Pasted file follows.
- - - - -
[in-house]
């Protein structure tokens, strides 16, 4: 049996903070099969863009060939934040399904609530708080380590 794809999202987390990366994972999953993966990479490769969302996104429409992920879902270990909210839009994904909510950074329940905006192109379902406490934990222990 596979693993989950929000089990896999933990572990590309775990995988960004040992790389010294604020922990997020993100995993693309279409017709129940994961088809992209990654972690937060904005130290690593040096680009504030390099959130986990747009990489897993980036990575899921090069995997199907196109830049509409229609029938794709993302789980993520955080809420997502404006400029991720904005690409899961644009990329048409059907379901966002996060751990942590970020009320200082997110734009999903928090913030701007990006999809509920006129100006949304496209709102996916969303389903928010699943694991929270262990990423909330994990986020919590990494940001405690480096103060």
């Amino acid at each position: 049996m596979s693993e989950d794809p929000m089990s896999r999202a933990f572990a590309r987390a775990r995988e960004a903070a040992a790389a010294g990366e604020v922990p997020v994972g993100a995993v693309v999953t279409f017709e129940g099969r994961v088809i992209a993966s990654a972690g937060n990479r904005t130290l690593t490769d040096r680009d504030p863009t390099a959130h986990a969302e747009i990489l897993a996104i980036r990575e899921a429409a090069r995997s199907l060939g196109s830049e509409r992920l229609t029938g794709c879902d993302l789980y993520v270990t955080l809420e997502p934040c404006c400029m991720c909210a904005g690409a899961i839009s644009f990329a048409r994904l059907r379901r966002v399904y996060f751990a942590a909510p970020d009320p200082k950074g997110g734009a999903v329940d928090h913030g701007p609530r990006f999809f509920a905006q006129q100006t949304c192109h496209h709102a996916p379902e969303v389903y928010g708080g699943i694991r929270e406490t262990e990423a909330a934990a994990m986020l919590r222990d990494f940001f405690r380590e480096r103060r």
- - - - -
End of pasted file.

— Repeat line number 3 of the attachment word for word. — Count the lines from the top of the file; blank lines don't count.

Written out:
């Amino acid at each position: 049996m596979s693993e989950d794809p929000m089990s896999r999202a933990f572990a590309r987390a775990r995988e960004a903070a040992a790389a010294g990366e604020v922990p997020v994972g993100a995993v693309v999953t279409f017709e129940g099969r994961v088809i992209a993966s990654a972690g937060n990479r904005t130290l690593t490769d040096r680009d504030p863009t390099a959130h986990a969302e747009i990489l897993a996104i980036r990575e899921a429409a090069r995997s199907l060939g196109s830049e509409r992920l229609t029938g794709c879902d993302l789980y993520v270990t955080l809420e997502p934040c404006c400029m991720c909210a904005g690409a899961i839009s644009f990329a048409r994904l059907r379901r966002v399904y996060f751990a942590a909510p970020d009320p200082k950074g997110g734009a999903v329940d928090h913030g701007p609530r990006f999809f509920a905006q006129q100006t949304c192109h496209h709102a996916p379902e969303v389903y928010g708080g699943i694991r929270e406490t262990e990423a909330a934990a994990m986020l919590r222990d990494f940001f405690r380590e480096r103060r």